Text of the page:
This is not the End

 

Last September, I started thinking about an online magazine for the neurodiversity community, and what that would look like. I wanted a platform that would amplify our voices so that we could be better heard, in whatever language or communication suited us best. Together, our voices could be louder, bigger and brighter. I wanted to make a platform where the fact that we can and do speak for ourselves could not be ignored. This was the seed that would eventually grow into NOS Magazine.

There were setbacks. I had a bout with cervical cancer (and won), but it slowed the project considerably. I kept going. I read everything I could about how to make crowdfunding work. I examined similar projects. Christine Paluch helped me build a web site while I refreshed my WordPress skills. Morénike Onaiwu and Mariyama Scott offered their services as editors. Ari Ne’eman introduced me to many of the fantastic bloggers I’d been reading for so long (it felt a little like meeting my favorite rock stars, or so I imagine) and provided vital material support and advice. As a creator, there is nothing more enjoyable than people being excited about your project. I’m grateful that he and so many others believed in me and the importance of NOS Magazine.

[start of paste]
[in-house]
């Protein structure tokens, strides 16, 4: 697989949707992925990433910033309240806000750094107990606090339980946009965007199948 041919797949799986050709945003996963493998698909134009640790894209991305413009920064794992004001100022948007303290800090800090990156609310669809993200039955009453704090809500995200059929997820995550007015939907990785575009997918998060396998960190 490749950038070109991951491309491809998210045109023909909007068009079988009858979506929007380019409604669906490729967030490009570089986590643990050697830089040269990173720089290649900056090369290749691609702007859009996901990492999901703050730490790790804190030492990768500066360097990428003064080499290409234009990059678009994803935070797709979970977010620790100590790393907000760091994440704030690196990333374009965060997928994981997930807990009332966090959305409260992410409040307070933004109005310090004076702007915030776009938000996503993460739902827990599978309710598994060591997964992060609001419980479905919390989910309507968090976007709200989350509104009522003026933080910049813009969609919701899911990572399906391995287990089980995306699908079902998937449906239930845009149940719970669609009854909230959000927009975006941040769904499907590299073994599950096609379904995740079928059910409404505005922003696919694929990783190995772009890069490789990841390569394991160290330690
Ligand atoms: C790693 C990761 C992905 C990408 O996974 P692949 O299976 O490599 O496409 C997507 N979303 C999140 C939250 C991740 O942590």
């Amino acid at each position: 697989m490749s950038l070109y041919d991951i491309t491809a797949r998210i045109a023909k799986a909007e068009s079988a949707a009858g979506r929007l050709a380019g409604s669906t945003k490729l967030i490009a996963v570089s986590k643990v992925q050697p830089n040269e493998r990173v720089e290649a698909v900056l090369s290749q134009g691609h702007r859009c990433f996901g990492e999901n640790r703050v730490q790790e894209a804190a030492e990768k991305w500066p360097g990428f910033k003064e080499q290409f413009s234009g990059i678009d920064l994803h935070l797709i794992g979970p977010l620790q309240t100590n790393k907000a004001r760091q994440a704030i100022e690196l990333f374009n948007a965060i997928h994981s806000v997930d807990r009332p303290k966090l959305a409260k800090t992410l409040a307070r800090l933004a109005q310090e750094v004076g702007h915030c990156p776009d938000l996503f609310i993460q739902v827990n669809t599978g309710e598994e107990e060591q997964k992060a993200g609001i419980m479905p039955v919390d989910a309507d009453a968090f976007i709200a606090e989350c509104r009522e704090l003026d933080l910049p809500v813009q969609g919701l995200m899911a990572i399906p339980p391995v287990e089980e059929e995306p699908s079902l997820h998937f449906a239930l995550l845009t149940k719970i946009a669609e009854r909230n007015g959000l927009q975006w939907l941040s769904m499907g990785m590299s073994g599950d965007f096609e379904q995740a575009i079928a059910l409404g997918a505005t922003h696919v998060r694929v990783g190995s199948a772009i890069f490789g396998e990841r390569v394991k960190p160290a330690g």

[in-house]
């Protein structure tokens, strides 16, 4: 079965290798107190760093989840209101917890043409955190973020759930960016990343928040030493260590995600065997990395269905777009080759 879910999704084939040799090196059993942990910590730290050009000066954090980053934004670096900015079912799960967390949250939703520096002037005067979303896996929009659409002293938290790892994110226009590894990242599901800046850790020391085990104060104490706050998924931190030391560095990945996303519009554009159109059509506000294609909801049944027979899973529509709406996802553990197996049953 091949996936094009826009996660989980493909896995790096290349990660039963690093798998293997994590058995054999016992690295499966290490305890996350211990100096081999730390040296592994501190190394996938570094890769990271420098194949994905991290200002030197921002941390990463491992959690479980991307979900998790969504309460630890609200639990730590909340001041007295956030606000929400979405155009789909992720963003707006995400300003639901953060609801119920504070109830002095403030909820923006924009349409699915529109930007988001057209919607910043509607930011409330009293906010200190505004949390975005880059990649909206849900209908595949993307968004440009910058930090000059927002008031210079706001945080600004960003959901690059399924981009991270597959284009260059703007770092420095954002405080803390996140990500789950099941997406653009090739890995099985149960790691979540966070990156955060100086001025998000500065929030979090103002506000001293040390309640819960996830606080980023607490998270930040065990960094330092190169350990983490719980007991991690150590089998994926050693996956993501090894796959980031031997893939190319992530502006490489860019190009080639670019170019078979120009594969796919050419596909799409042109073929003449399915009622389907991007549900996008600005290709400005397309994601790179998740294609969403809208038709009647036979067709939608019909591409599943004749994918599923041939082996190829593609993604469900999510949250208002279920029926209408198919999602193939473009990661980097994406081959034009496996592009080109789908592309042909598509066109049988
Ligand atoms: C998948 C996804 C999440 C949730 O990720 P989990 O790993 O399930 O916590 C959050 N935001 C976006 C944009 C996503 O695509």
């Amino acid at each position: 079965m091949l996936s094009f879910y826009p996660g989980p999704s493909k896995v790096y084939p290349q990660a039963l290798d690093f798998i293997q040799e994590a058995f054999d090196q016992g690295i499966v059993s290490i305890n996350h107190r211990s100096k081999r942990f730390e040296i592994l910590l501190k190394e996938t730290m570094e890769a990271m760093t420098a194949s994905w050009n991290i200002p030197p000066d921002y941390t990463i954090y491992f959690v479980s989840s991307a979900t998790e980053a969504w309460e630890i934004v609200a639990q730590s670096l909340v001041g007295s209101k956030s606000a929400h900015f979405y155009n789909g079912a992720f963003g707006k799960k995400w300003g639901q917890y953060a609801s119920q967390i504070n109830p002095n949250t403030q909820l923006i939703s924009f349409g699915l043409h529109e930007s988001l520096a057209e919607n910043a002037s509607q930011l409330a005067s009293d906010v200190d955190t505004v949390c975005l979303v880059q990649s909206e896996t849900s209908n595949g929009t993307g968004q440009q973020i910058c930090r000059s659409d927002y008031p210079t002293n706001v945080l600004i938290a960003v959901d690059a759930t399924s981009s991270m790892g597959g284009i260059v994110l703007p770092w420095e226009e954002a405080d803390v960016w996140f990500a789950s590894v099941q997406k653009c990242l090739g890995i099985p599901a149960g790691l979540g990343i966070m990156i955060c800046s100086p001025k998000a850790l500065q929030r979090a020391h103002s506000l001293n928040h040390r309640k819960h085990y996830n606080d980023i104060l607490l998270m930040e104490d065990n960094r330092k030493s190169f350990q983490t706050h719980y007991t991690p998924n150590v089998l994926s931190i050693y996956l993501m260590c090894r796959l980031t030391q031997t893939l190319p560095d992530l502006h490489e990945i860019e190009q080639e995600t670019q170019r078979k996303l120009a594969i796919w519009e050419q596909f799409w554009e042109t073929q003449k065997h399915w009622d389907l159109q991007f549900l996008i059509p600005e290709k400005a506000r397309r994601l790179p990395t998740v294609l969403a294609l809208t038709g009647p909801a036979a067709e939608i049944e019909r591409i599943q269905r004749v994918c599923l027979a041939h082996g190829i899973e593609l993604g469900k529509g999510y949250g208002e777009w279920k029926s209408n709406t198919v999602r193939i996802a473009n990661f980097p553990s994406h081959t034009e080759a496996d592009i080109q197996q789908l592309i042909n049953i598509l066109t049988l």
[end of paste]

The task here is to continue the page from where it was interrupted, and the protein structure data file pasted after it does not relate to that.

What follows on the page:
I’m a writer. My degrees are in writing. My passion is writing. When I started this project, I had one rule in mind: Always pay the writers (and artists, photographers… You get the idea). No one for my publication would write “for exposure.” There’s a saying in the writing world: “People die of exposure.” There are so many bloggers out there right now who aren’t making a cent off of the important work that they do. Disabled labor is already devalued in American society, both by frameworks like “sheltered workshops” in which people like us are legally paid well below minimum wage and by the ableist notion that we are less than because we are different. I would rather listen to an airhorn for hours on end than cheat a fellow writer or artist out of payment for their work, particularly a fellow disabled artist or writer.

This was my first crowdfunding campaign. I chose to set the budget so that we could pay everyone who wrote or created for us for an entire year. Unfortunately, we were unable to reach that goal this time. I’ve learned so much about social media strategy, budgeting, networking and project management. These skills won’t just serve me well for future crowdfunding campaigns, but for any work I go on to do. Thank you for teaching me.

Since I own the domain, I’m going to use this site as a disability blog until the next time I try to launch NOS Magazine as a paid platform for fellow writers. Active fundraising for NOS Magazine as it was initially envisioned will resume Spring 2016.

This isn’t the end of NOS Magazine. This is just a speed bump. In the immortal words of Monty Python and fellow disability activists: “We’re not dead yet.”

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